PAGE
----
It’s funny sometimes how childhood memories deceive us. A hill that we remember as soaring in its grandeur, from whose summit “go-carts” sped at unimaginable speeds, now looks like a little hump in the flat landscape. A mighty water course that might have carried our rafts to the ocean and beyond turns out, in the cold reality of adulthood, to be a muddy, sluggish bayou. Places and things never seem to be as we have held them in our memories for years.
This turned out to be not so when we went searching for “Aunt Ruby’s House” in the Arkansas Delta. She was a favorite of Brenda’s and the periodic pilgrimages there to visit with aunts Ruby and Lorena form a cherished childhood memory.
She hadn’t been there in years, many years. But she knew it was “somewhere close to Marvell” Arkansas, a town near Helena where Robert Johnson once sang the blues and just south of Turkey Scratch where Levon Helm was born. That’s a pretty large area.
The facts that it was “near Cypert Cemetery,” was “the last house before you get to a big creek”, and “had a porch swing” may have narrowed the search somewhat, but not much. But, we went looking anyway. One can’t go wrong wandering the same roads that Robert Johnson and Levon Helm may have travelled.
It is amazing how many long, straight, paved roads there are in the Delta. They can create confusion and carry you far in the wrong direction, especially when one is searching for a home one hasn’t seen in nearly 50 years, one that probably isn’t still standing.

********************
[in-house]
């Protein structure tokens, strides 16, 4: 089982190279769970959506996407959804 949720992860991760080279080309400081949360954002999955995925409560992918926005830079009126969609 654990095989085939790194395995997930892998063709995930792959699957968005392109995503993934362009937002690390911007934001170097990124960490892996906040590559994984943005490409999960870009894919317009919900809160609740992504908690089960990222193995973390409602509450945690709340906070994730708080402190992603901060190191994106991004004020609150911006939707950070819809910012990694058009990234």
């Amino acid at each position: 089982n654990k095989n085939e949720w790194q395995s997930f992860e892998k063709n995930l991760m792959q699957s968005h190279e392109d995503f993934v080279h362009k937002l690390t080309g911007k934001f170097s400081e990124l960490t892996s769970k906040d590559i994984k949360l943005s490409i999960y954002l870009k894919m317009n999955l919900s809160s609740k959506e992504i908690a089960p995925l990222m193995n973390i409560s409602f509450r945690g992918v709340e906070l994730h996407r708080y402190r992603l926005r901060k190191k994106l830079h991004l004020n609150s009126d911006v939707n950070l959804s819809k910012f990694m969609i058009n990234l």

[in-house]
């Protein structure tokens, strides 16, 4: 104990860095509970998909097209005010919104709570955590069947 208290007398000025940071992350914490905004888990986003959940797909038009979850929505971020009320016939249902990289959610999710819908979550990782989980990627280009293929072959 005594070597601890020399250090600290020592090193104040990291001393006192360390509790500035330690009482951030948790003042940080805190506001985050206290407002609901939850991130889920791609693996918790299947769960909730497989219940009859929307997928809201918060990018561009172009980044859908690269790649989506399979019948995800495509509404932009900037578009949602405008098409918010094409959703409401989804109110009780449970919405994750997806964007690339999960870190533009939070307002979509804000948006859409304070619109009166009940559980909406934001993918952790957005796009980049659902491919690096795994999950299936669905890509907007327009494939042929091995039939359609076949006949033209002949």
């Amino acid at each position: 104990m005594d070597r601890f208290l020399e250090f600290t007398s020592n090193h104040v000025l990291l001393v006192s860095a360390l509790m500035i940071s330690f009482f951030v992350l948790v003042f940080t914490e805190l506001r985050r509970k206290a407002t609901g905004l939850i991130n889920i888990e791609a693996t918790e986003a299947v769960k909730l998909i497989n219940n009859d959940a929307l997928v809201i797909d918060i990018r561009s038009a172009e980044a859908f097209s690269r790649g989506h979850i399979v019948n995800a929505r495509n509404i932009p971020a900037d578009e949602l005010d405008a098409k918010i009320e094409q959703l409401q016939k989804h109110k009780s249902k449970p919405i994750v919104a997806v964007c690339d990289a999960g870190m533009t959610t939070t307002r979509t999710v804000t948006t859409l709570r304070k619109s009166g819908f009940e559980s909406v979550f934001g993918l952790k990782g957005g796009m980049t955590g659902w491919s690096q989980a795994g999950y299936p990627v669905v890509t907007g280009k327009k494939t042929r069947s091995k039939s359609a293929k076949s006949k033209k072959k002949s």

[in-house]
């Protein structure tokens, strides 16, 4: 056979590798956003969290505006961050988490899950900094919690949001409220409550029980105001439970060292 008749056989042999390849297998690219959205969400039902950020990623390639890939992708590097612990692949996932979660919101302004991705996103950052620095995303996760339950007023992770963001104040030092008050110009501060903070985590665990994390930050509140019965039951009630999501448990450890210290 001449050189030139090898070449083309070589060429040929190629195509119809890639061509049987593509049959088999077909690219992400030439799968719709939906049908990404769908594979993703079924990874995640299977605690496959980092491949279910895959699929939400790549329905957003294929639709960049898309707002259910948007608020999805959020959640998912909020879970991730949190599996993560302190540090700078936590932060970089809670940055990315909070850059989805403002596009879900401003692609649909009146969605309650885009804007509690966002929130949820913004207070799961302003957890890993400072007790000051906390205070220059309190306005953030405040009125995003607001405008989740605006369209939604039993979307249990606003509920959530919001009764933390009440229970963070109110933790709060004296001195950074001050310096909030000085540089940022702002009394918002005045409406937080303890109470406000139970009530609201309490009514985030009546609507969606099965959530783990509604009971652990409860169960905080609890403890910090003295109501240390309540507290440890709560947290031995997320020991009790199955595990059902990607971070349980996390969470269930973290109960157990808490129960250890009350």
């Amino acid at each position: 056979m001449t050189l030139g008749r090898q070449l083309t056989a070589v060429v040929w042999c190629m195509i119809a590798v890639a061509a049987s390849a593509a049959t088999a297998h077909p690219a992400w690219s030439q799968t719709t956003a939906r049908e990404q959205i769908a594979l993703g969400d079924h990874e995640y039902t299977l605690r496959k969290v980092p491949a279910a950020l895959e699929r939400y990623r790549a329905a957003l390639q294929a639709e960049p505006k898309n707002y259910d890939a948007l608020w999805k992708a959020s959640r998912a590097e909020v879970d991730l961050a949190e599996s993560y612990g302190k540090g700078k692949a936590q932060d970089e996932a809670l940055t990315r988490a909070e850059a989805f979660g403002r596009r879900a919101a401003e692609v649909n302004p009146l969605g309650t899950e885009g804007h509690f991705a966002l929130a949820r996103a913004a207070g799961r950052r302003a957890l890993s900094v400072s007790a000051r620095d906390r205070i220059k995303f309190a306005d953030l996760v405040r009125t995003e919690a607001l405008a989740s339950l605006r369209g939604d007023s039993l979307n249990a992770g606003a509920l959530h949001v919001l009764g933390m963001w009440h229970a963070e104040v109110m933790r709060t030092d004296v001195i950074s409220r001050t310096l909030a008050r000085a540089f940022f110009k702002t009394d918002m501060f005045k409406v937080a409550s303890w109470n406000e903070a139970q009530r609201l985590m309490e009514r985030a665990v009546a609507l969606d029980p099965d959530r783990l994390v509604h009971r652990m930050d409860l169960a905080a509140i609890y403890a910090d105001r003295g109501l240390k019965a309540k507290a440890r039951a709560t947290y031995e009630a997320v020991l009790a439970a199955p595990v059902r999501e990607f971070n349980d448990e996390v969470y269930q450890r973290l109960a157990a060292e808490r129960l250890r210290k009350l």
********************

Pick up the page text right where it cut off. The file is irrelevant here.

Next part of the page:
Coming to a spot on the road between Marvell and Elaine, we stopped long enough to determine it wasn’t the place. As I turned the car around, I saw a man walking to his mailbox. Breaking the long-standing stereotype of the man who won’t ask for directions, I suggested we seek his help.
We did. Brenda not only made a new friend but discovered that the gentleman knew both her aunts and, further, could tell her exactly where the hose was. We, of course, were headed in the opposite direction.
So, we found Aunt Ruby’s house. Not only did we find it, it was still located just before you get to a big creek. And it was a big creek. In fact, its name is “Big Creek.” Stranger still is the fact that the house looks just as Brenda remembered it. Watching her see it and vicariously enjoying the flood of emotions it evoked made me want to keep wandering Arkansas.
And I think we will. Who knows? That go-cart hill may have gotten higher now.
When you finally go back to your old home, you find it wasn't the old home you missed but your childhood. - Sam Ewing